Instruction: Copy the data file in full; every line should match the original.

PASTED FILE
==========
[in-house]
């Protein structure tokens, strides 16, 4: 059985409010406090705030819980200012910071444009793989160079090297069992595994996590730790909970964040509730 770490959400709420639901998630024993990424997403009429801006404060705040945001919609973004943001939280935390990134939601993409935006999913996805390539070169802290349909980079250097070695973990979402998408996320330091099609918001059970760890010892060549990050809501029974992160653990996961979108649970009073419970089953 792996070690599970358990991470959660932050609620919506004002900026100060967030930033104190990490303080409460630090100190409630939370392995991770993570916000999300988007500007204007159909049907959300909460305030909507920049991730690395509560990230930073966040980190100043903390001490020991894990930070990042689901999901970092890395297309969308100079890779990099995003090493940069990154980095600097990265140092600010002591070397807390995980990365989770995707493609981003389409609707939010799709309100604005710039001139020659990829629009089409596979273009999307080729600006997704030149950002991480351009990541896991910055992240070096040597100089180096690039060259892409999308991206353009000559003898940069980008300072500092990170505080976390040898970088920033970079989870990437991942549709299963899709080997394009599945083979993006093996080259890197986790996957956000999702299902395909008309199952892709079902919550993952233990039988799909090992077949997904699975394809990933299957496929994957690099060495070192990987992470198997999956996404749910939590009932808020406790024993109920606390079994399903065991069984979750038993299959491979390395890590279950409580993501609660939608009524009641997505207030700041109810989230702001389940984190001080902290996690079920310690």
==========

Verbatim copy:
[in-house]
């Protein structure tokens, strides 16, 4: 059985409010406090705030819980200012910071444009793989160079090297069992595994996590730790909970964040509730 770490959400709420639901998630024993990424997403009429801006404060705040945001919609973004943001939280935390990134939601993409935006999913996805390539070169802290349909980079250097070695973990979402998408996320330091099609918001059970760890010892060549990050809501029974992160653990996961979108649970009073419970089953 792996070690599970358990991470959660932050609620919506004002900026100060967030930033104190990490303080409460630090100190409630939370392995991770993570916000999300988007500007204007159909049907959300909460305030909507920049991730690395509560990230930073966040980190100043903390001490020991894990930070990042689901999901970092890395297309969308100079890779990099995003090493940069990154980095600097990265140092600010002591070397807390995980990365989770995707493609981003389409609707939010799709309100604005710039001139020659990829629009089409596979273009999307080729600006997704030149950002991480351009990541896991910055992240070096040597100089180096690039060259892409999308991206353009000559003898940069980008300072500092990170505080976390040898970088920033970079989870990437991942549709299963899709080997394009599945083979993006093996080259890197986790996957956000999702299902395909008309199952892709079902919550993952233990039988799909090992077949997904699975394809990933299957496929994957690099060495070192990987992470198997999956996404749910939590009932808020406790024993109920606390079994399903065991069984979750038993299959491979390395890590279950409580993501609660939608009524009641997505207030700041109810989230702001389940984190001080902290996690079920310690």